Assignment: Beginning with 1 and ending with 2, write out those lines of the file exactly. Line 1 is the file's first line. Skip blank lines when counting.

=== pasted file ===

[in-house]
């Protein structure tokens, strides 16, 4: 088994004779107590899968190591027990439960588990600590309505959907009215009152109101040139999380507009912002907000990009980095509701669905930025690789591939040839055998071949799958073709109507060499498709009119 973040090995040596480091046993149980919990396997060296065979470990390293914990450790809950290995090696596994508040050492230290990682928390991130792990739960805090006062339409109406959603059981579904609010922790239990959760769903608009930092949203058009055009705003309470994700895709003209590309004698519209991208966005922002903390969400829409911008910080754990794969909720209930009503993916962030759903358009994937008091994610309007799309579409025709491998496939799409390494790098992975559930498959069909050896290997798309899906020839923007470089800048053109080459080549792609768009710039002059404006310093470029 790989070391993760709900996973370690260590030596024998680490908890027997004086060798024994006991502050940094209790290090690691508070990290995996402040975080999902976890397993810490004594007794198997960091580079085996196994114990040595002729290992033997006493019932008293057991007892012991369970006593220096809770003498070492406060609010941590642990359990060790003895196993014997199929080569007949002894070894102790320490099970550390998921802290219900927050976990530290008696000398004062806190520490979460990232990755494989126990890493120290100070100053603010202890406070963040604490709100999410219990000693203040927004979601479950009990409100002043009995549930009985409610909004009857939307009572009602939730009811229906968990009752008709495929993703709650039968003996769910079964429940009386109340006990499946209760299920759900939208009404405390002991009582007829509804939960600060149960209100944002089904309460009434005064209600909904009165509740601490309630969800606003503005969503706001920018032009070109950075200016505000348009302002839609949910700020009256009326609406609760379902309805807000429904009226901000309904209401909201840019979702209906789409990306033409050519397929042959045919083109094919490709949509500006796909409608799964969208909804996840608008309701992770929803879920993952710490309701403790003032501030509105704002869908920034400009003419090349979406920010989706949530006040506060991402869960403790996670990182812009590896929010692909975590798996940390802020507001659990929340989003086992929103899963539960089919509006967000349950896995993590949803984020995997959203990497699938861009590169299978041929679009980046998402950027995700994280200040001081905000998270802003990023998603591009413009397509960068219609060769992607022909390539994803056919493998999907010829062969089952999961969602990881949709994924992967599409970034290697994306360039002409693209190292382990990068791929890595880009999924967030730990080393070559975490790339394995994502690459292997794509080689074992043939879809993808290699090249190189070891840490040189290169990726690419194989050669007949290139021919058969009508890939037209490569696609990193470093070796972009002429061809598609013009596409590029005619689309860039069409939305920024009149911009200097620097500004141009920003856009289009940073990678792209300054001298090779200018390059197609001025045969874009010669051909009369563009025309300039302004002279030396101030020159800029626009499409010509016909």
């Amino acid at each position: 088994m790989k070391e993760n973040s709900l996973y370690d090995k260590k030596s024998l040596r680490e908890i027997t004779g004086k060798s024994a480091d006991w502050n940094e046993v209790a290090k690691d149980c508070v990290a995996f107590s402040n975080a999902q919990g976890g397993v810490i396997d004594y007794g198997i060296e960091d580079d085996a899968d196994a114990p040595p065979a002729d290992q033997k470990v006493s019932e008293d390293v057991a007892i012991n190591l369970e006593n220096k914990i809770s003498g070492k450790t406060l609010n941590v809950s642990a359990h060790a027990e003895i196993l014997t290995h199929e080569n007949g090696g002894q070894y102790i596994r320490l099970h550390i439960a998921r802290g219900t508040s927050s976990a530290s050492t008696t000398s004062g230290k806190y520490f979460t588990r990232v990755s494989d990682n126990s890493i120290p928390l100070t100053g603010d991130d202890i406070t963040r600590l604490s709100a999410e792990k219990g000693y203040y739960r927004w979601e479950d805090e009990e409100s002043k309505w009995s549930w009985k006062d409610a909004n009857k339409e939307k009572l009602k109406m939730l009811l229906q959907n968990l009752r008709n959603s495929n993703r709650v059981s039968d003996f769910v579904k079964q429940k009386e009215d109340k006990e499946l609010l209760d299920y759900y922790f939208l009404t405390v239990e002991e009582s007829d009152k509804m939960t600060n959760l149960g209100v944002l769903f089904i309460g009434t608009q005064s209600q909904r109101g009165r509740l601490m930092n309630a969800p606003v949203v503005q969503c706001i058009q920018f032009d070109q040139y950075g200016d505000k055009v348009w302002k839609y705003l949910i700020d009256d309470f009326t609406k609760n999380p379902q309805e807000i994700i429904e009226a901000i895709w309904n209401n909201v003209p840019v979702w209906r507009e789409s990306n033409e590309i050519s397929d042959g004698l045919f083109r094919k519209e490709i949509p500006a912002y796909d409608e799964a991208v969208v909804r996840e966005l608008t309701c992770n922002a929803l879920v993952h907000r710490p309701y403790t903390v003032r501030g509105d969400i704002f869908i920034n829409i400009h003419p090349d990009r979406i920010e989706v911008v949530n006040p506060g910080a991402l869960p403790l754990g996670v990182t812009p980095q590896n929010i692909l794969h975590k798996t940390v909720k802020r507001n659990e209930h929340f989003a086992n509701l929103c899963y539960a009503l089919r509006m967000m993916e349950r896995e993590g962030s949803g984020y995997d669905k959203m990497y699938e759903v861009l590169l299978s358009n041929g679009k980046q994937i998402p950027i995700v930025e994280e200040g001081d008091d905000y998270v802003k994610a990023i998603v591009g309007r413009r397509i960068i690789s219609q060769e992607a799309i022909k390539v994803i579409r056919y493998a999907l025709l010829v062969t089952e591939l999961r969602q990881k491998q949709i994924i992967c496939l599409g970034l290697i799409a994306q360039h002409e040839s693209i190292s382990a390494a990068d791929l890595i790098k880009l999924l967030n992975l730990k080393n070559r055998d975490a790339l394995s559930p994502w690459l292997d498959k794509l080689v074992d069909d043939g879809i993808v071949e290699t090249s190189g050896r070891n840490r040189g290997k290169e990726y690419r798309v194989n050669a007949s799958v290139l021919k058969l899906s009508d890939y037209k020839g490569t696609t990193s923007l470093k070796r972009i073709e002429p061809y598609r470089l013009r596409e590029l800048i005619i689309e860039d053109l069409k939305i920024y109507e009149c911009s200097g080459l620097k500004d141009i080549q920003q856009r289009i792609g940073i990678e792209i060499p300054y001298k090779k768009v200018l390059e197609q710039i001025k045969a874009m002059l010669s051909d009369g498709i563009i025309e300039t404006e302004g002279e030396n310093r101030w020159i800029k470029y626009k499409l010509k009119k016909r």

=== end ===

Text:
[in-house]
């Protein structure tokens, strides 16, 4: 088994004779107590899968190591027990439960588990600590309505959907009215009152109101040139999380507009912002907000990009980095509701669905930025690789591939040839055998071949799958073709109507060499498709009119 973040090995040596480091046993149980919990396997060296065979470990390293914990450790809950290995090696596994508040050492230290990682928390991130792990739960805090006062339409109406959603059981579904609010922790239990959760769903608009930092949203058009055009705003309470994700895709003209590309004698519209991208966005922002903390969400829409911008910080754990794969909720209930009503993916962030759903358009994937008091994610309007799309579409025709491998496939799409390494790098992975559930498959069909050896290997798309899906020839923007470089800048053109080459080549792609768009710039002059404006310093470029 790989070391993760709900996973370690260590030596024998680490908890027997004086060798024994006991502050940094209790290090690691508070990290995996402040975080999902976890397993810490004594007794198997960091580079085996196994114990040595002729290992033997006493019932008293057991007892012991369970006593220096809770003498070492406060609010941590642990359990060790003895196993014997199929080569007949002894070894102790320490099970550390998921802290219900927050976990530290008696000398004062806190520490979460990232990755494989126990890493120290100070100053603010202890406070963040604490709100999410219990000693203040927004979601479950009990409100002043009995549930009985409610909004009857939307009572009602939730009811229906968990009752008709495929993703709650039968003996769910079964429940009386109340006990499946209760299920759900939208009404405390002991009582007829509804939960600060149960209100944002089904309460009434005064209600909904009165509740601490309630969800606003503005969503706001920018032009070109950075200016505000348009302002839609949910700020009256009326609406609760379902309805807000429904009226901000309904209401909201840019979702209906789409990306033409050519397929042959045919083109094919490709949509500006796909409608799964969208909804996840608008309701992770929803879920993952710490309701403790003032501030509105704002869908920034400009003419090349979406920010989706949530006040506060991402869960403790996670990182812009590896929010692909975590798996940390802020507001659990929340989003086992929103899963539960089919509006967000349950896995993590949803984020995997959203990497699938861009590169299978041929679009980046998402950027995700994280200040001081905000998270802003990023998603591009413009397509960068219609060769992607022909390539994803056919493998999907010829062969089952999961969602990881949709994924992967599409970034290697994306360039002409693209190292382990990068791929890595880009999924967030730990080393070559975490790339394995994502690459292997794509080689074992043939879809993808290699090249190189070891840490040189290169990726690419194989050669007949290139021919058969009508890939037209490569696609990193470093070796972009002429061809598609013009596409590029005619689309860039069409939305920024009149911009200097620097500004141009920003856009289009940073990678792209300054001298090779200018390059197609001025045969874009010669051909009369563009025309300039302004002279030396101030020159800029626009499409010509016909």